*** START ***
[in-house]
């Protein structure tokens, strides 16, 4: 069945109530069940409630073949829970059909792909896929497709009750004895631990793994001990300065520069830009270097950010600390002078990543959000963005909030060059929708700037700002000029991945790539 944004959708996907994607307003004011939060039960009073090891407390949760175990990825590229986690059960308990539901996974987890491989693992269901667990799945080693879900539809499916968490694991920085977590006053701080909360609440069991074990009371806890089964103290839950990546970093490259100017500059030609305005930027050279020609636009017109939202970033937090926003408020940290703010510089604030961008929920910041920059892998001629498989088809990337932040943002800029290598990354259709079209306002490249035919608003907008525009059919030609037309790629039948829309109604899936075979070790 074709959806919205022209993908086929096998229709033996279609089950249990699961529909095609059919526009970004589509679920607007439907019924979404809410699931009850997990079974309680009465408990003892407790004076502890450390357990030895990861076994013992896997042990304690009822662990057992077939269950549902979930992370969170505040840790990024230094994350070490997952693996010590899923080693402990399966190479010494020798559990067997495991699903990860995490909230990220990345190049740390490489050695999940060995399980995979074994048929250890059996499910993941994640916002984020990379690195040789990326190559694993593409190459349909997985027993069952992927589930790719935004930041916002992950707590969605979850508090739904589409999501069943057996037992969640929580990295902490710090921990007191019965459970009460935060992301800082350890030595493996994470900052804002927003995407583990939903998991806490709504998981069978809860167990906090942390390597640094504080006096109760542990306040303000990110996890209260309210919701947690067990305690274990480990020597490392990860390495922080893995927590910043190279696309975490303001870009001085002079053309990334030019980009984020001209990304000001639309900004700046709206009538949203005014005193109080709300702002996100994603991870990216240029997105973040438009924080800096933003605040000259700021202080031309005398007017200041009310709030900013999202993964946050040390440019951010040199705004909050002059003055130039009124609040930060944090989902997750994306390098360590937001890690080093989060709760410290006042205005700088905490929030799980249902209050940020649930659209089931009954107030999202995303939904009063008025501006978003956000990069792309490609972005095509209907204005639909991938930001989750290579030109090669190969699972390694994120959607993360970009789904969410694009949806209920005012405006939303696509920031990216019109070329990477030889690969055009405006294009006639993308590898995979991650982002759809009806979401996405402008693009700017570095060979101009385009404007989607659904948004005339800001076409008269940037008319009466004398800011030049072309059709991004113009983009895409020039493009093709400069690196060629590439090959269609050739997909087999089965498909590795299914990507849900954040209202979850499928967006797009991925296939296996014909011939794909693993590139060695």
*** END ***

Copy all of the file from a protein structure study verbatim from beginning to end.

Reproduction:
[in-house]
């Protein structure tokens, strides 16, 4: 069945109530069940409630073949829970059909792909896929497709009750004895631990793994001990300065520069830009270097950010600390002078990543959000963005909030060059929708700037700002000029991945790539 944004959708996907994607307003004011939060039960009073090891407390949760175990990825590229986690059960308990539901996974987890491989693992269901667990799945080693879900539809499916968490694991920085977590006053701080909360609440069991074990009371806890089964103290839950990546970093490259100017500059030609305005930027050279020609636009017109939202970033937090926003408020940290703010510089604030961008929920910041920059892998001629498989088809990337932040943002800029290598990354259709079209306002490249035919608003907008525009059919030609037309790629039948829309109604899936075979070790 074709959806919205022209993908086929096998229709033996279609089950249990699961529909095609059919526009970004589509679920607007439907019924979404809410699931009850997990079974309680009465408990003892407790004076502890450390357990030895990861076994013992896997042990304690009822662990057992077939269950549902979930992370969170505040840790990024230094994350070490997952693996010590899923080693402990399966190479010494020798559990067997495991699903990860995490909230990220990345190049740390490489050695999940060995399980995979074994048929250890059996499910993941994640916002984020990379690195040789990326190559694993593409190459349909997985027993069952992927589930790719935004930041916002992950707590969605979850508090739904589409999501069943057996037992969640929580990295902490710090921990007191019965459970009460935060992301800082350890030595493996994470900052804002927003995407583990939903998991806490709504998981069978809860167990906090942390390597640094504080006096109760542990306040303000990110996890209260309210919701947690067990305690274990480990020597490392990860390495922080893995927590910043190279696309975490303001870009001085002079053309990334030019980009984020001209990304000001639309900004700046709206009538949203005014005193109080709300702002996100994603991870990216240029997105973040438009924080800096933003605040000259700021202080031309005398007017200041009310709030900013999202993964946050040390440019951010040199705004909050002059003055130039009124609040930060944090989902997750994306390098360590937001890690080093989060709760410290006042205005700088905490929030799980249902209050940020649930659209089931009954107030999202995303939904009063008025501006978003956000990069792309490609972005095509209907204005639909991938930001989750290579030109090669190969699972390694994120959607993360970009789904969410694009949806209920005012405006939303696509920031990216019109070329990477030889690969055009405006294009006639993308590898995979991650982002759809009806979401996405402008693009700017570095060979101009385009404007989607659904948004005339800001076409008269940037008319009466004398800011030049072309059709991004113009983009895409020039493009093709400069690196060629590439090959269609050739997909087999089965498909590795299914990507849900954040209202979850499928967006797009991925296939296996014909011939794909693993590139060695």